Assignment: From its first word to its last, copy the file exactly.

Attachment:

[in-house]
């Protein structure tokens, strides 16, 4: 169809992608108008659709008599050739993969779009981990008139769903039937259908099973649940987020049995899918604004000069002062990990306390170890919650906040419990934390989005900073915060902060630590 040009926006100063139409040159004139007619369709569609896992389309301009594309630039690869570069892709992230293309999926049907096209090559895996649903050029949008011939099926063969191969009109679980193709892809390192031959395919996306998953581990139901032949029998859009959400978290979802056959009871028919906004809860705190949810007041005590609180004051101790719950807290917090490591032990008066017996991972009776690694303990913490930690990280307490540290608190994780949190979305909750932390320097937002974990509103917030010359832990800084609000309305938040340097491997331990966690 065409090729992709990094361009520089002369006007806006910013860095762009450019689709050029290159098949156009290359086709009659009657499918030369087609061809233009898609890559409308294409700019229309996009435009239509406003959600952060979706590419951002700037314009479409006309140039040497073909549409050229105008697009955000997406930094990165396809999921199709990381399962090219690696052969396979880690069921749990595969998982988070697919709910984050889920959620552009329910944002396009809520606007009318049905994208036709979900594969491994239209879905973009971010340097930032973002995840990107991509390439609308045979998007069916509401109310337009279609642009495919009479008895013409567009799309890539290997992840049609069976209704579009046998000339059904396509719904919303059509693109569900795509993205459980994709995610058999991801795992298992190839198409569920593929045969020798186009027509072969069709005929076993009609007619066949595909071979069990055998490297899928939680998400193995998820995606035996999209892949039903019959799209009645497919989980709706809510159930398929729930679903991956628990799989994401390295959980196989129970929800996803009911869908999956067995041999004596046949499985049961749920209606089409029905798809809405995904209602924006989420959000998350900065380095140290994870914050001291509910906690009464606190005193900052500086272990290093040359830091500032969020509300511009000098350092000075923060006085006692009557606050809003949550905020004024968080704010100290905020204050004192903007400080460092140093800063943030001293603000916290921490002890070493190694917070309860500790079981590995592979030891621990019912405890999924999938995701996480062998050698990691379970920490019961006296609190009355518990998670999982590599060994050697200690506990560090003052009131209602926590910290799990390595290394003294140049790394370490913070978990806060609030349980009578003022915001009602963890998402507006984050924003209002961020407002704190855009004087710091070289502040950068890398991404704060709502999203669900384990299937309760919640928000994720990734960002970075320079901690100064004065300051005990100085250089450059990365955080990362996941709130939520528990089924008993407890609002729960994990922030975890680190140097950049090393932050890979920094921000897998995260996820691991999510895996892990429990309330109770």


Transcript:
[in-house]
């Protein structure tokens, strides 16, 4: 169809992608108008659709008599050739993969779009981990008139769903039937259908099973649940987020049995899918604004000069002062990990306390170890919650906040419990934390989005900073915060902060630590 040009926006100063139409040159004139007619369709569609896992389309301009594309630039690869570069892709992230293309999926049907096209090559895996649903050029949008011939099926063969191969009109679980193709892809390192031959395919996306998953581990139901032949029998859009959400978290979802056959009871028919906004809860705190949810007041005590609180004051101790719950807290917090490591032990008066017996991972009776690694303990913490930690990280307490540290608190994780949190979305909750932390320097937002974990509103917030010359832990800084609000309305938040340097491997331990966690 065409090729992709990094361009520089002369006007806006910013860095762009450019689709050029290159098949156009290359086709009659009657499918030369087609061809233009898609890559409308294409700019229309996009435009239509406003959600952060979706590419951002700037314009479409006309140039040497073909549409050229105008697009955000997406930094990165396809999921199709990381399962090219690696052969396979880690069921749990595969998982988070697919709910984050889920959620552009329910944002396009809520606007009318049905994208036709979900594969491994239209879905973009971010340097930032973002995840990107991509390439609308045979998007069916509401109310337009279609642009495919009479008895013409567009799309890539290997992840049609069976209704579009046998000339059904396509719904919303059509693109569900795509993205459980994709995610058999991801795992298992190839198409569920593929045969020798186009027509072969069709005929076993009609007619066949595909071979069990055998490297899928939680998400193995998820995606035996999209892949039903019959799209009645497919989980709706809510159930398929729930679903991956628990799989994401390295959980196989129970929800996803009911869908999956067995041999004596046949499985049961749920209606089409029905798809809405995904209602924006989420959000998350900065380095140290994870914050001291509910906690009464606190005193900052500086272990290093040359830091500032969020509300511009000098350092000075923060006085006692009557606050809003949550905020004024968080704010100290905020204050004192903007400080460092140093800063943030001293603000916290921490002890070493190694917070309860500790079981590995592979030891621990019912405890999924999938995701996480062998050698990691379970920490019961006296609190009355518990998670999982590599060994050697200690506990560090003052009131209602926590910290799990390595290394003294140049790394370490913070978990806060609030349980009578003022915001009602963890998402507006984050924003209002961020407002704190855009004087710091070289502040950068890398991404704060709502999203669900384990299937309760919640928000994720990734960002970075320079901690100064004065300051005990100085250089450059990365955080990362996941709130939520528990089924008993407890609002729960994990922030975890680190140097950049090393932050890979920094921000897998995260996820691991999510895996892990429990309330109770």